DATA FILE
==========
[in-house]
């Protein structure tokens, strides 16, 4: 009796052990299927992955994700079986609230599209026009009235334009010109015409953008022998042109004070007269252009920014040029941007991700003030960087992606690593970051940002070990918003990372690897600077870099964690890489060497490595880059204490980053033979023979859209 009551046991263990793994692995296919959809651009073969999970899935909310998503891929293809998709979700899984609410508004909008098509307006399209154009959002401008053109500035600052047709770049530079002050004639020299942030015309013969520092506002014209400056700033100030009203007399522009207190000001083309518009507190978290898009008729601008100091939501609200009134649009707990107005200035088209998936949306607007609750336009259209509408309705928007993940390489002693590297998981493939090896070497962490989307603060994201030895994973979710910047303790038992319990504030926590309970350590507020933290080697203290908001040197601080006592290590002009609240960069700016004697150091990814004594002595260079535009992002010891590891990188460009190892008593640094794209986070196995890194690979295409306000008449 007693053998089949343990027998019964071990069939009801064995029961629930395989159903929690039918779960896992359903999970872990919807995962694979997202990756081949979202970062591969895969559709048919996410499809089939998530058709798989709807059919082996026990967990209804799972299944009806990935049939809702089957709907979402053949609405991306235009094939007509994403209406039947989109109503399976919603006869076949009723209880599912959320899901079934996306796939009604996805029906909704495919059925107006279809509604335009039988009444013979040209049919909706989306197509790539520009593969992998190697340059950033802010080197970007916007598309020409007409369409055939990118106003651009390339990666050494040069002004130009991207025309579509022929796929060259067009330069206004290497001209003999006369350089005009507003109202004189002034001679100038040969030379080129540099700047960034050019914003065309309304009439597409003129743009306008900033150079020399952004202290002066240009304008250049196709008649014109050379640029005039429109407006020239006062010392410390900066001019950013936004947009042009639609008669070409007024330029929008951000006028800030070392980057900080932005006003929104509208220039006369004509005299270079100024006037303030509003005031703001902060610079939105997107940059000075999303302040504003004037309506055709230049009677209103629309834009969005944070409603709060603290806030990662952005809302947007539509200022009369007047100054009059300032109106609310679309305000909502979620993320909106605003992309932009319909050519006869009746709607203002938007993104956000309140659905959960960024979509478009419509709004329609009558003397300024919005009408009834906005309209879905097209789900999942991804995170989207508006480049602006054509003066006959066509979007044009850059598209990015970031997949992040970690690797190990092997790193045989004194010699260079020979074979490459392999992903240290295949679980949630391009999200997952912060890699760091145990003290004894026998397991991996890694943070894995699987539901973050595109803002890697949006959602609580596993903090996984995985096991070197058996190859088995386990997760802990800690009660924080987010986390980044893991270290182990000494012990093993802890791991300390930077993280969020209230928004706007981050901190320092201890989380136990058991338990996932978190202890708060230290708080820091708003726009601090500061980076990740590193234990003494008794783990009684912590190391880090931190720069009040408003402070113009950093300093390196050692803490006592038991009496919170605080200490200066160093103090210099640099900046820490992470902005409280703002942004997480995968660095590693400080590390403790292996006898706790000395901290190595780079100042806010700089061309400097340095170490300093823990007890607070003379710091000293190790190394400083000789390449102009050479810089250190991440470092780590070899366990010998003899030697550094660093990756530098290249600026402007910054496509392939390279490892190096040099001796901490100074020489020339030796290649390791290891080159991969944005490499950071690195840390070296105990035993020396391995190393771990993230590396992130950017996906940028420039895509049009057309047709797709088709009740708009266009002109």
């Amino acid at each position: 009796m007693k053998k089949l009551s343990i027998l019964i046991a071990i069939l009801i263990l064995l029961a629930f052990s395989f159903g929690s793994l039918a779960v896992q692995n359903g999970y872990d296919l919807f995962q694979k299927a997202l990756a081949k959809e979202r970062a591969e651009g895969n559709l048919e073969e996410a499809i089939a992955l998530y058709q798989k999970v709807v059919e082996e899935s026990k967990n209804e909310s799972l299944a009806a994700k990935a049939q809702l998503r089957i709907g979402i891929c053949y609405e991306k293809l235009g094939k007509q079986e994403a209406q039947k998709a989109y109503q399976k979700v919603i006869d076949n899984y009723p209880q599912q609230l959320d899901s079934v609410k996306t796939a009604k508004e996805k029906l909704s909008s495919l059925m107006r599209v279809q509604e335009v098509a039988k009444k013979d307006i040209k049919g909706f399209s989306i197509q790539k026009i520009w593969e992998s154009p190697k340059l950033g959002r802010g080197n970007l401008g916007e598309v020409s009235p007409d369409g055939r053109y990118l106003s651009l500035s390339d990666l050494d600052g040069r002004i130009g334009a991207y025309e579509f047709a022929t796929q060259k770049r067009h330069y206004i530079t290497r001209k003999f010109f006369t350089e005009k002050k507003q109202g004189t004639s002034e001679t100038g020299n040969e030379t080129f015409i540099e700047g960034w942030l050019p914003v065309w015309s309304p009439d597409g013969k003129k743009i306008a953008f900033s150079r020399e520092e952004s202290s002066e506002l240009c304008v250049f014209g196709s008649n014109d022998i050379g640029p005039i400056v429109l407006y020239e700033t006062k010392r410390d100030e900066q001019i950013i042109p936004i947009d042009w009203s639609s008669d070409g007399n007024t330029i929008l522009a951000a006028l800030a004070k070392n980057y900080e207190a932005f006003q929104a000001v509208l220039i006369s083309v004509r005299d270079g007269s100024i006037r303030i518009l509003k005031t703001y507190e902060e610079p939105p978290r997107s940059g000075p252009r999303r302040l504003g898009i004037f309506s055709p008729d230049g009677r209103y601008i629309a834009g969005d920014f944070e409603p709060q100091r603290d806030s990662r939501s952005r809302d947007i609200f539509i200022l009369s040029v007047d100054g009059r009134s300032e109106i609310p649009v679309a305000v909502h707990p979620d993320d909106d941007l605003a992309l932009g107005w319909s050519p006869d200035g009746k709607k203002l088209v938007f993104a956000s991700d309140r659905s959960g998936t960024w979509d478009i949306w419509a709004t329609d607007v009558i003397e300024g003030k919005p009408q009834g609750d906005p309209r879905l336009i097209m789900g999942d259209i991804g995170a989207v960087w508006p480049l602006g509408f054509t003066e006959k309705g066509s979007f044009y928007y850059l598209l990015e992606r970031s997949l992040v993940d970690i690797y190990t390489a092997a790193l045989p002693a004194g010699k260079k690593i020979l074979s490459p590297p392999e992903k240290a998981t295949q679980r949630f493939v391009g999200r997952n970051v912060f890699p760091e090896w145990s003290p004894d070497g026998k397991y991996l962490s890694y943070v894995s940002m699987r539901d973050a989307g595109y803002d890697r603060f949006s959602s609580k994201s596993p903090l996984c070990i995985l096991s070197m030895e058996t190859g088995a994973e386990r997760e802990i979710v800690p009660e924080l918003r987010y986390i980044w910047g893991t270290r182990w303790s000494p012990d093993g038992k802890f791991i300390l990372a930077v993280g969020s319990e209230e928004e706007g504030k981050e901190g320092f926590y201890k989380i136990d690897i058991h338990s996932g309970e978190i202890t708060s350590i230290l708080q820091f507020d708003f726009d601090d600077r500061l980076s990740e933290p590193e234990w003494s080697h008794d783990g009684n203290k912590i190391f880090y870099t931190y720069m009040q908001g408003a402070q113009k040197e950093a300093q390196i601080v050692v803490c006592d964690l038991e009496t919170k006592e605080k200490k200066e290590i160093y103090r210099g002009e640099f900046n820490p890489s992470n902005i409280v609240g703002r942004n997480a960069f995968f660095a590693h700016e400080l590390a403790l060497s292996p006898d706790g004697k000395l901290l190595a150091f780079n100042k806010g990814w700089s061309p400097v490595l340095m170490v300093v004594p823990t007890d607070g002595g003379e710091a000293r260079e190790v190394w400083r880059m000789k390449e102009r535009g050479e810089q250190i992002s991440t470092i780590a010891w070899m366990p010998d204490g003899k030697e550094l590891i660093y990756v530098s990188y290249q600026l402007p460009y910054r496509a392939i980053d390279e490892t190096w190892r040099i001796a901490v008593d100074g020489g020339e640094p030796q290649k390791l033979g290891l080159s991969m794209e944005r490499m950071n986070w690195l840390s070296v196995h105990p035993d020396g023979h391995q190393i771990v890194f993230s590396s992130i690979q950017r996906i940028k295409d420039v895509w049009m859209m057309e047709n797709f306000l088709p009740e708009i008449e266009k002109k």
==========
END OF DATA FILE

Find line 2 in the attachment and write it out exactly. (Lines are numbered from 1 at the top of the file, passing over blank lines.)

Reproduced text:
């Protein structure tokens, strides 16, 4: 009796052990299927992955994700079986609230599209026009009235334009010109015409953008022998042109004070007269252009920014040029941007991700003030960087992606690593970051940002070990918003990372690897600077870099964690890489060497490595880059204490980053033979023979859209 009551046991263990793994692995296919959809651009073969999970899935909310998503891929293809998709979700899984609410508004909008098509307006399209154009959002401008053109500035600052047709770049530079002050004639020299942030015309013969520092506002014209400056700033100030009203007399522009207190000001083309518009507190978290898009008729601008100091939501609200009134649009707990107005200035088209998936949306607007609750336009259209509408309705928007993940390489002693590297998981493939090896070497962490989307603060994201030895994973979710910047303790038992319990504030926590309970350590507020933290080697203290908001040197601080006592290590002009609240960069700016004697150091990814004594002595260079535009992002010891590891990188460009190892008593640094794209986070196995890194690979295409306000008449 007693053998089949343990027998019964071990069939009801064995029961629930395989159903929690039918779960896992359903999970872990919807995962694979997202990756081949979202970062591969895969559709048919996410499809089939998530058709798989709807059919082996026990967990209804799972299944009806990935049939809702089957709907979402053949609405991306235009094939007509994403209406039947989109109503399976919603006869076949009723209880599912959320899901079934996306796939009604996805029906909704495919059925107006279809509604335009039988009444013979040209049919909706989306197509790539520009593969992998190697340059950033802010080197970007916007598309020409007409369409055939990118106003651009390339990666050494040069002004130009991207025309579509022929796929060259067009330069206004290497001209003999006369350089005009507003109202004189002034001679100038040969030379080129540099700047960034050019914003065309309304009439597409003129743009306008900033150079020399952004202290002066240009304008250049196709008649014109050379640029005039429109407006020239006062010392410390900066001019950013936004947009042009639609008669070409007024330029929008951000006028800030070392980057900080932005006003929104509208220039006369004509005299270079100024006037303030509003005031703001902060610079939105997107940059000075999303302040504003004037309506055709230049009677209103629309834009969005944070409603709060603290806030990662952005809302947007539509200022009369007047100054009059300032109106609310679309305000909502979620993320909106605003992309932009319909050519006869009746709607203002938007993104956000309140659905959960960024979509478009419509709004329609009558003397300024919005009408009834906005309209879905097209789900999942991804995170989207508006480049602006054509003066006959066509979007044009850059598209990015970031997949992040970690690797190990092997790193045989004194010699260079020979074979490459392999992903240290295949679980949630391009999200997952912060890699760091145990003290004894026998397991991996890694943070894995699987539901973050595109803002890697949006959602609580596993903090996984995985096991070197058996190859088995386990997760802990800690009660924080987010986390980044893991270290182990000494012990093993802890791991300390930077993280969020209230928004706007981050901190320092201890989380136990058991338990996932978190202890708060230290708080820091708003726009601090500061980076990740590193234990003494008794783990009684912590190391880090931190720069009040408003402070113009950093300093390196050692803490006592038991009496919170605080200490200066160093103090210099640099900046820490992470902005409280703002942004997480995968660095590693400080590390403790292996006898706790000395901290190595780079100042806010700089061309400097340095170490300093823990007890607070003379710091000293190790190394400083000789390449102009050479810089250190991440470092780590070899366990010998003899030697550094660093990756530098290249600026402007910054496509392939390279490892190096040099001796901490100074020489020339030796290649390791290891080159991969944005490499950071690195840390070296105990035993020396391995190393771990993230590396992130950017996906940028420039895509049009057309047709797709088709009740708009266009002109």